July 13, 2011 in Sports

Fielder’s three-run homer carries N.L. to All-Star triumph

Ronald Blum Associated Press
 
Associated Press photo

Prince Fielder of the Milwaukee Brewers swats a three-run home run in the fourth inning on Tuesday.
(Full-size photo)

PHOENIX – Prince Fielder’s three-run homer sailed over the left-field wall at Chase Field, and the conveyor belt from the National League bullpen began.

One after another, a hard-throwing pitcher walked to the mound – well, one of them sprinted and slid into the infield feet first – and then shut down the American League’s hitters for the second straight year.

With pitching, speed and a little bit of power from the Prince, the N.L. is king of the All-Star game once again, using the same formula that worked during its dominating run in the 1970s and ’80s.

Roy Halladay combined with nine relievers on a six-hitter in the N.L.’s 5-1 victory Tuesday night, giving the senior circuit its first two-game winning streak since the mid-1990s.

Brian Wilson got two outs for manager Bruce Bochy and earned the save, just as he did for the Giants skipper when San Francisco won the championship last November.

“It felt like a little bit like last year when you come into a pressure situation and you try to do as clutch performance as you can,” Wilson said.

Heath Bell provided the image of the night an inning earlier, sprinting in from the bullpen and tearing up the turf with a slide just short of the mound.

“I told some guys I wanted to have fun this All-Star game and needed some ideas, so guys back home kind of said slide on the mound,” he said. “Bochy said before the game that this really counts, so I thought I was not going to do it, but then we were up by four runs.”

His N.L. teammates were impressed.

“I think he nailed it,” Wilson said. “I don’t know if I’d make it. I think I’d slip, ankle, flip, next thing you know I can’t pitch.”

The N.L. claimed home-field advantage in the World Series, its only blemish being Adrian Gonzalez homer in the fourth off Cliff Lee. Fielder connected in the bottom half of the inning.

“It’s hard to beat great pitching and a three-run homer,” Bochy said.

With several big names as no-shows, the A.L. lost more than the game.

Boston right-hander Josh Beckett warmed up, then bowed out with a sore knee. Detroit slugger Miguel Cabrera left after hurting the oblique muscle in his side while swinging.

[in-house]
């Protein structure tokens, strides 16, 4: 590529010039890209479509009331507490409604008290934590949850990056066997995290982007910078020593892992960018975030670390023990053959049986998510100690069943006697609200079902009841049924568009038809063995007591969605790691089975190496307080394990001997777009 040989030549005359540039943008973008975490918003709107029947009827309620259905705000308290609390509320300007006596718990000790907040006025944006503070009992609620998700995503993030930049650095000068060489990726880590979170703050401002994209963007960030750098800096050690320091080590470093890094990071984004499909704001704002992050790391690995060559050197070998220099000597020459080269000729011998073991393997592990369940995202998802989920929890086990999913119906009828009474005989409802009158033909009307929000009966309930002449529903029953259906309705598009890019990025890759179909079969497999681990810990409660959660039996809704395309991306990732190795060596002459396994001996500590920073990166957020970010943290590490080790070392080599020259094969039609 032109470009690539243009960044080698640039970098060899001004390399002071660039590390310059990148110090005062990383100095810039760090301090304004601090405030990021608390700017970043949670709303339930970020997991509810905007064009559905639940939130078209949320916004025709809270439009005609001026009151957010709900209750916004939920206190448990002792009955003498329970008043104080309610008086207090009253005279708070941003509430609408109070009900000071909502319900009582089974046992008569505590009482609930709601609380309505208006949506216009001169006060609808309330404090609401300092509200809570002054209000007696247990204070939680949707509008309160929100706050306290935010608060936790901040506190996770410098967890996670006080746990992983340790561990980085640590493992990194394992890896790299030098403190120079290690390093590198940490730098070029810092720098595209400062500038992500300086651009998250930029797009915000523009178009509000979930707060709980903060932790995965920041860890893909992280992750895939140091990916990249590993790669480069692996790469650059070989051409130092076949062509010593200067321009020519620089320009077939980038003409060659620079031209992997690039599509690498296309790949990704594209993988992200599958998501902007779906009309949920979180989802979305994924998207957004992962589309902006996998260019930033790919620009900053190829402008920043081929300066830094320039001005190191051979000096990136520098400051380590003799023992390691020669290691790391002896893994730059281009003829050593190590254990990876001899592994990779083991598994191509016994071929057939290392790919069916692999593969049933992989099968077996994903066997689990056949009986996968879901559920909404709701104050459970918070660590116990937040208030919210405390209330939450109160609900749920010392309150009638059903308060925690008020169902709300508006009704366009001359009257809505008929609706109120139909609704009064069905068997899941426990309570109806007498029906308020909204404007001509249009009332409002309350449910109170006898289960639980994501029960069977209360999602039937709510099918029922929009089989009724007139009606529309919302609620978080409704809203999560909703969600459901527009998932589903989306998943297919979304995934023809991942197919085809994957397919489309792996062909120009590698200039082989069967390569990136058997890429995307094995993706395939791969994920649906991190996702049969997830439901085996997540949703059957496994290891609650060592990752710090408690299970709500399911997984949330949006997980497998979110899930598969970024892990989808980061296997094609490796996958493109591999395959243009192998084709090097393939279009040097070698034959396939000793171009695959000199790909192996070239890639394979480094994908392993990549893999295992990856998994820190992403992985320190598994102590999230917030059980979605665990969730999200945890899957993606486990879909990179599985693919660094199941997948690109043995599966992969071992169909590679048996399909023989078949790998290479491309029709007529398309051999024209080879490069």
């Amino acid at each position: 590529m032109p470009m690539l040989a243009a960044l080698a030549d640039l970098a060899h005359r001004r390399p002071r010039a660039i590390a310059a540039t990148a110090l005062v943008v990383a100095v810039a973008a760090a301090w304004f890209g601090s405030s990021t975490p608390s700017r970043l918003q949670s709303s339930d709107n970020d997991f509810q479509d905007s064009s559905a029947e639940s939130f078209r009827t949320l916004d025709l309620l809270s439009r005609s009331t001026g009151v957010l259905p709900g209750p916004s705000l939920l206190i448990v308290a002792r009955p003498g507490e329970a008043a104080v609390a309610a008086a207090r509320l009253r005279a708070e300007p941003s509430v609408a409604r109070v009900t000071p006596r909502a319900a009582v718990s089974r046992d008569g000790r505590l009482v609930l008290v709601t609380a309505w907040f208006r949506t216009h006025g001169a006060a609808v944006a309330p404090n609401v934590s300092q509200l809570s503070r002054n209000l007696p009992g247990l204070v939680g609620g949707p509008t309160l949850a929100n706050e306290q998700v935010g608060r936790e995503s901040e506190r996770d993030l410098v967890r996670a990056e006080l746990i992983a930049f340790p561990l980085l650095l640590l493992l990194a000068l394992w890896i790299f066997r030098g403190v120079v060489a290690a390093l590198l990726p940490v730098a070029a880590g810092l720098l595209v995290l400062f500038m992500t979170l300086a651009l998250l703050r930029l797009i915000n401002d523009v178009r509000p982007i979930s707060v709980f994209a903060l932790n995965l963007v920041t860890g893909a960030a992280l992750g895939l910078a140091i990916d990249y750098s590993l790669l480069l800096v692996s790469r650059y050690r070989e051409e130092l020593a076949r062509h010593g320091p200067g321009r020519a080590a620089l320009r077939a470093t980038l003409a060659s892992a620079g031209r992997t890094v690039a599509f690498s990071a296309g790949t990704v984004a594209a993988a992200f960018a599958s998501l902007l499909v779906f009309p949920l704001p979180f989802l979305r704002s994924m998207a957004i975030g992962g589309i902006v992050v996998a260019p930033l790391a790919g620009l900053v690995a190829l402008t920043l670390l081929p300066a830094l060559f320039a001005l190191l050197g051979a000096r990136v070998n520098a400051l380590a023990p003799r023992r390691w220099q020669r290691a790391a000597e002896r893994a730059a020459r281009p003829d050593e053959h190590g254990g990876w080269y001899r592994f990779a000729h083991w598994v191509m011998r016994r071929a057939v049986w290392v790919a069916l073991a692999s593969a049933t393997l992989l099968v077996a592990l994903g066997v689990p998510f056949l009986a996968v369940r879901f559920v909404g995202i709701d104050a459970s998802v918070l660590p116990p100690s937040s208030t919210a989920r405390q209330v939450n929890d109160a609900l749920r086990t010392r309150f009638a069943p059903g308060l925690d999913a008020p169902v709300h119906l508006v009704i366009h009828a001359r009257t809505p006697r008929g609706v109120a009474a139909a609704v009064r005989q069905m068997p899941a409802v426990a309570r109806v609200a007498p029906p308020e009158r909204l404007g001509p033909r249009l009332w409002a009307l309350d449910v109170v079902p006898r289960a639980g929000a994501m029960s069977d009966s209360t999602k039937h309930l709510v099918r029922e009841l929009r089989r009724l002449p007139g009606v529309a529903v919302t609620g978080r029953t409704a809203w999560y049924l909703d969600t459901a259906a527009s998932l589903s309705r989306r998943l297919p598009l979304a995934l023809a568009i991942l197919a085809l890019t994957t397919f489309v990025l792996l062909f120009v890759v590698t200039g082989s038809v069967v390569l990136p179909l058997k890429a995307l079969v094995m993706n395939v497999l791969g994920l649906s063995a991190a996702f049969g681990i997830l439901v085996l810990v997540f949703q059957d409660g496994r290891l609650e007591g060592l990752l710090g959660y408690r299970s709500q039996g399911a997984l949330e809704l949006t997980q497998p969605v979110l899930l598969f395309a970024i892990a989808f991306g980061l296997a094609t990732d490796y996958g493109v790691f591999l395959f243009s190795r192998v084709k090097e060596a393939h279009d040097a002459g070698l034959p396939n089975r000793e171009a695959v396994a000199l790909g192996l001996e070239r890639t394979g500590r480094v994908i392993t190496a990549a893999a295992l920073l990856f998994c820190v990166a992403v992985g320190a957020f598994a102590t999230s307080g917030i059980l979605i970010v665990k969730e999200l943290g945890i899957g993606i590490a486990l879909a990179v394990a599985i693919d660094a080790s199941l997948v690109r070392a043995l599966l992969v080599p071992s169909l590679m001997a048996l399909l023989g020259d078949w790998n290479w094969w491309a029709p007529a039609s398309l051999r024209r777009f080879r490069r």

“We are not going to use not having Josh as an excuse,” A.L. manager Ron Washington said. “I think when you look at the ballgame, the bottom line is the National League pitching was outstanding. You know, we ended up giving up one big inning and they didn’t give up any.”

Even before they were hurt, many stars were missing. Justin Verlander, Felix Hernandez, CC Sabathia and other aces who started Sunday were ineligible, Alex Rodriguez was among those on the disabled list and Derek Jeter wanted a break. In all, 16 of 84 All-Stars dropped out.

Tyler Clippard got the win despite allowing a single to his only batter, Adrian Beltre. Clayton Kershaw, Jair Jurrjens, Craig Kimbrel, Jonny Venters, Joel Hanrahan also relieved and combined to keep the N.L. ahead.

Fielder won the MVP award after becoming the first Brewers player to homer in an All-Star game. The World Series edge could help him later, with Milwaukee and St. Louis tied for the Central lead at the break.

“That was part of the message, how important it was for us, and how important the game was: Do it again for the National League champion,” Bochy said.

Fielder, son of former All-Star Cecil Fielder, was booed during the Home Run Derby a day earlier. He was the N.L. captain for the Derby, and local fans were angry he didn’t select Arizona’s Justin Upton.

“I didn’t take it personal at all,” Fielder said. “I understood it. No hard feelings.”

Andre Ethier singled in a run off rookie reliever Jordan Walden in the fifth, and slimmed-down Pablo Sandoval had an RBI double off Brandon League in the seventh.

The N.L. dashed around the bases and swiped three bags, all in one inning and two by Starlin Castro. In all, the Nationals have enjoyed their best run since taking three in a row from 1994-96 – they had lost 12 straight games played to a decision before a 3-1 victory at Anaheim last year.

Before a crowd of 47,994 that included Muhammad Ali, this was no desert classic – except for fans of pitching.

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